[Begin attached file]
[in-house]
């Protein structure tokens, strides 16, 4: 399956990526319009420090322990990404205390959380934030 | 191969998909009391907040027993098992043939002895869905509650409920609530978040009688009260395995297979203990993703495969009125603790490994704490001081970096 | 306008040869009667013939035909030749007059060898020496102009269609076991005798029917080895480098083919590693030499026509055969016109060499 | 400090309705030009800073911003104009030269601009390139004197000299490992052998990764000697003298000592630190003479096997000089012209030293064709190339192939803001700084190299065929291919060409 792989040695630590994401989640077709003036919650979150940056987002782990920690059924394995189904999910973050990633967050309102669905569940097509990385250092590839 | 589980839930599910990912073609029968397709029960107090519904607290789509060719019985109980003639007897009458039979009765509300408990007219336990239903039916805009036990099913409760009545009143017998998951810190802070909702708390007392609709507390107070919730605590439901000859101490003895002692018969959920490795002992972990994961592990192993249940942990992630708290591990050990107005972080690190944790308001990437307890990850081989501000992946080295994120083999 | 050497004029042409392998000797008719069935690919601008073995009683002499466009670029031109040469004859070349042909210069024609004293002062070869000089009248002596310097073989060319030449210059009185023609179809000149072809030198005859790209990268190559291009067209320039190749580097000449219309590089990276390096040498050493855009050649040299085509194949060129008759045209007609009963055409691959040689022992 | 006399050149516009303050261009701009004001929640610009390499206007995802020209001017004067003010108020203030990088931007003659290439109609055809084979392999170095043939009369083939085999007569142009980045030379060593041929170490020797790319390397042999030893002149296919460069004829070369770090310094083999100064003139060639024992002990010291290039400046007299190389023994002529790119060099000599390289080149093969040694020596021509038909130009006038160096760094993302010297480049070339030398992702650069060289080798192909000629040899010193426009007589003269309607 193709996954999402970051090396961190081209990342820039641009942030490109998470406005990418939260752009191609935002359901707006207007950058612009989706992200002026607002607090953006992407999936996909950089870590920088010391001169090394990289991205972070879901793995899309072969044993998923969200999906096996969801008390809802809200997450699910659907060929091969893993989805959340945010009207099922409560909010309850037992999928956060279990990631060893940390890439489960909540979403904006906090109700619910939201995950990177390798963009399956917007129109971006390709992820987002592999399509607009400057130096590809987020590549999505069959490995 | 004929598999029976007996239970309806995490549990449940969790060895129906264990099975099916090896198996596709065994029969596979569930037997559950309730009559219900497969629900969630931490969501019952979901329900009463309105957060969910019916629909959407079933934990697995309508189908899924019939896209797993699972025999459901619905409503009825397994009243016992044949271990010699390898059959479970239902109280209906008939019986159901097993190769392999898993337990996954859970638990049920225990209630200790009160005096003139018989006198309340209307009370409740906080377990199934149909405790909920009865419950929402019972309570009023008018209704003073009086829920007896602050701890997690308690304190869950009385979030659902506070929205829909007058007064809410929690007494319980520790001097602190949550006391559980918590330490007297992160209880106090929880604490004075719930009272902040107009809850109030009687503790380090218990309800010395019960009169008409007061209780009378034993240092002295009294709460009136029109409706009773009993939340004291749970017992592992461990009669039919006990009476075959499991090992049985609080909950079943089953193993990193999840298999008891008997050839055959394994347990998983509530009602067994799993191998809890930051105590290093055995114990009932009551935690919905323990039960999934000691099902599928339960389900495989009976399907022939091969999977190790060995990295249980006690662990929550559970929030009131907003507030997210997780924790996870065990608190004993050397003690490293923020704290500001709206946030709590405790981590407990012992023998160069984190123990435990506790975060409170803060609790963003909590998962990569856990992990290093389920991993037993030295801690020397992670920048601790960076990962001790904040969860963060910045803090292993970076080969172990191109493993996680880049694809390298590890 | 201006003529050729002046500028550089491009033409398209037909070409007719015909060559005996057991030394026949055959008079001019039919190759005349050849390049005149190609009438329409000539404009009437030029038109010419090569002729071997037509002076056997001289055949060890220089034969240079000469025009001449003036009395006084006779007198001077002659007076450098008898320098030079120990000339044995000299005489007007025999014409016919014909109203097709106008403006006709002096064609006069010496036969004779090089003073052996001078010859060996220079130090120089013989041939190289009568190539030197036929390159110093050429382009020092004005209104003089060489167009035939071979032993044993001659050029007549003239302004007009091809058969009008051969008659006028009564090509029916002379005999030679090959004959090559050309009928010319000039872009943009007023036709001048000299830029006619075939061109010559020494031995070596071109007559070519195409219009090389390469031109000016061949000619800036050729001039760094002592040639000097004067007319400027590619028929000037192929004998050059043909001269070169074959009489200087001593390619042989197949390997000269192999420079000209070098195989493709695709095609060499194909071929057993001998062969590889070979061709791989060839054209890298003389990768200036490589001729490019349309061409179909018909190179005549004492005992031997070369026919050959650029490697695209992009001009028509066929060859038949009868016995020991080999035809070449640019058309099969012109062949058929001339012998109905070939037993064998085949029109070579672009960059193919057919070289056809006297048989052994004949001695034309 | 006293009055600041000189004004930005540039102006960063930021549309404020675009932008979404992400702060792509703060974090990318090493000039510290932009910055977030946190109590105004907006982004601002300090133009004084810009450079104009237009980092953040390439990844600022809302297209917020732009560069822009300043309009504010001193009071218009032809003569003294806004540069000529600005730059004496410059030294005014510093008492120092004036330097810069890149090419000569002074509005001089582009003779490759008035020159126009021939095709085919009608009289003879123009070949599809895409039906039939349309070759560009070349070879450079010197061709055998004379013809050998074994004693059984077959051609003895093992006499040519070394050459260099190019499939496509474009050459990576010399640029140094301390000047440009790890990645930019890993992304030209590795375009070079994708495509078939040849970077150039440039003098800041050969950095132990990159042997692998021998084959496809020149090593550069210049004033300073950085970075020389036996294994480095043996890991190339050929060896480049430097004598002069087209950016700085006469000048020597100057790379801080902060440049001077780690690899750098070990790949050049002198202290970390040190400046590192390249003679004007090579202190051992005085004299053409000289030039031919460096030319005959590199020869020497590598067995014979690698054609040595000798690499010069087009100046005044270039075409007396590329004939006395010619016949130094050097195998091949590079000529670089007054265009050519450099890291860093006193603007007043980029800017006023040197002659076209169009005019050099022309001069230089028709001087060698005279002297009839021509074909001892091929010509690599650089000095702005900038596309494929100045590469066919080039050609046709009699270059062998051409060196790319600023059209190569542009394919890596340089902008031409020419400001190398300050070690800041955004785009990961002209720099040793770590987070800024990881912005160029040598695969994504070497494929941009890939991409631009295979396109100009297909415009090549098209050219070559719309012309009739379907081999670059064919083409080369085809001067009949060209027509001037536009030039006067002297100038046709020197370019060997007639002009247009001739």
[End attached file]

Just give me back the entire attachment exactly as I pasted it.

[in-house]
């Protein structure tokens, strides 16, 4: 399956990526319009420090322990990404205390959380934030 | 191969998909009391907040027993098992043939002895869905509650409920609530978040009688009260395995297979203990993703495969009125603790490994704490001081970096 | 306008040869009667013939035909030749007059060898020496102009269609076991005798029917080895480098083919590693030499026509055969016109060499 | 400090309705030009800073911003104009030269601009390139004197000299490992052998990764000697003298000592630190003479096997000089012209030293064709190339192939803001700084190299065929291919060409 792989040695630590994401989640077709003036919650979150940056987002782990920690059924394995189904999910973050990633967050309102669905569940097509990385250092590839 | 589980839930599910990912073609029968397709029960107090519904607290789509060719019985109980003639007897009458039979009765509300408990007219336990239903039916805009036990099913409760009545009143017998998951810190802070909702708390007392609709507390107070919730605590439901000859101490003895002692018969959920490795002992972990994961592990192993249940942990992630708290591990050990107005972080690190944790308001990437307890990850081989501000992946080295994120083999 | 050497004029042409392998000797008719069935690919601008073995009683002499466009670029031109040469004859070349042909210069024609004293002062070869000089009248002596310097073989060319030449210059009185023609179809000149072809030198005859790209990268190559291009067209320039190749580097000449219309590089990276390096040498050493855009050649040299085509194949060129008759045209007609009963055409691959040689022992 | 006399050149516009303050261009701009004001929640610009390499206007995802020209001017004067003010108020203030990088931007003659290439109609055809084979392999170095043939009369083939085999007569142009980045030379060593041929170490020797790319390397042999030893002149296919460069004829070369770090310094083999100064003139060639024992002990010291290039400046007299190389023994002529790119060099000599390289080149093969040694020596021509038909130009006038160096760094993302010297480049070339030398992702650069060289080798192909000629040899010193426009007589003269309607 193709996954999402970051090396961190081209990342820039641009942030490109998470406005990418939260752009191609935002359901707006207007950058612009989706992200002026607002607090953006992407999936996909950089870590920088010391001169090394990289991205972070879901793995899309072969044993998923969200999906096996969801008390809802809200997450699910659907060929091969893993989805959340945010009207099922409560909010309850037992999928956060279990990631060893940390890439489960909540979403904006906090109700619910939201995950990177390798963009399956917007129109971006390709992820987002592999399509607009400057130096590809987020590549999505069959490995 | 004929598999029976007996239970309806995490549990449940969790060895129906264990099975099916090896198996596709065994029969596979569930037997559950309730009559219900497969629900969630931490969501019952979901329900009463309105957060969910019916629909959407079933934990697995309508189908899924019939896209797993699972025999459901619905409503009825397994009243016992044949271990010699390898059959479970239902109280209906008939019986159901097993190769392999898993337990996954859970638990049920225990209630200790009160005096003139018989006198309340209307009370409740906080377990199934149909405790909920009865419950929402019972309570009023008018209704003073009086829920007896602050701890997690308690304190869950009385979030659902506070929205829909007058007064809410929690007494319980520790001097602190949550006391559980918590330490007297992160209880106090929880604490004075719930009272902040107009809850109030009687503790380090218990309800010395019960009169008409007061209780009378034993240092002295009294709460009136029109409706009773009993939340004291749970017992592992461990009669039919006990009476075959499991090992049985609080909950079943089953193993990193999840298999008891008997050839055959394994347990998983509530009602067994799993191998809890930051105590290093055995114990009932009551935690919905323990039960999934000691099902599928339960389900495989009976399907022939091969999977190790060995990295249980006690662990929550559970929030009131907003507030997210997780924790996870065990608190004993050397003690490293923020704290500001709206946030709590405790981590407990012992023998160069984190123990435990506790975060409170803060609790963003909590998962990569856990992990290093389920991993037993030295801690020397992670920048601790960076990962001790904040969860963060910045803090292993970076080969172990191109493993996680880049694809390298590890 | 201006003529050729002046500028550089491009033409398209037909070409007719015909060559005996057991030394026949055959008079001019039919190759005349050849390049005149190609009438329409000539404009009437030029038109010419090569002729071997037509002076056997001289055949060890220089034969240079000469025009001449003036009395006084006779007198001077002659007076450098008898320098030079120990000339044995000299005489007007025999014409016919014909109203097709106008403006006709002096064609006069010496036969004779090089003073052996001078010859060996220079130090120089013989041939190289009568190539030197036929390159110093050429382009020092004005209104003089060489167009035939071979032993044993001659050029007549003239302004007009091809058969009008051969008659006028009564090509029916002379005999030679090959004959090559050309009928010319000039872009943009007023036709001048000299830029006619075939061109010559020494031995070596071109007559070519195409219009090389390469031109000016061949000619800036050729001039760094002592040639000097004067007319400027590619028929000037192929004998050059043909001269070169074959009489200087001593390619042989197949390997000269192999420079000209070098195989493709695709095609060499194909071929057993001998062969590889070979061709791989060839054209890298003389990768200036490589001729490019349309061409179909018909190179005549004492005992031997070369026919050959650029490697695209992009001009028509066929060859038949009868016995020991080999035809070449640019058309099969012109062949058929001339012998109905070939037993064998085949029109070579672009960059193919057919070289056809006297048989052994004949001695034309 | 006293009055600041000189004004930005540039102006960063930021549309404020675009932008979404992400702060792509703060974090990318090493000039510290932009910055977030946190109590105004907006982004601002300090133009004084810009450079104009237009980092953040390439990844600022809302297209917020732009560069822009300043309009504010001193009071218009032809003569003294806004540069000529600005730059004496410059030294005014510093008492120092004036330097810069890149090419000569002074509005001089582009003779490759008035020159126009021939095709085919009608009289003879123009070949599809895409039906039939349309070759560009070349070879450079010197061709055998004379013809050998074994004693059984077959051609003895093992006499040519070394050459260099190019499939496509474009050459990576010399640029140094301390000047440009790890990645930019890993992304030209590795375009070079994708495509078939040849970077150039440039003098800041050969950095132990990159042997692998021998084959496809020149090593550069210049004033300073950085970075020389036996294994480095043996890991190339050929060896480049430097004598002069087209950016700085006469000048020597100057790379801080902060440049001077780690690899750098070990790949050049002198202290970390040190400046590192390249003679004007090579202190051992005085004299053409000289030039031919460096030319005959590199020869020497590598067995014979690698054609040595000798690499010069087009100046005044270039075409007396590329004939006395010619016949130094050097195998091949590079000529670089007054265009050519450099890291860093006193603007007043980029800017006023040197002659076209169009005019050099022309001069230089028709001087060698005279002297009839021509074909001892091929010509690599650089000095702005900038596309494929100045590469066919080039050609046709009699270059062998051409060196790319600023059209190569542009394919890596340089902008031409020419400001190398300050070690800041955004785009990961002209720099040793770590987070800024990881912005160029040598695969994504070497494929941009890939991409631009295979396109100009297909415009090549098209050219070559719309012309009739379907081999670059064919083409080369085809001067009949060209027509001037536009030039006067002297100038046709020197370019060997007639002009247009001739």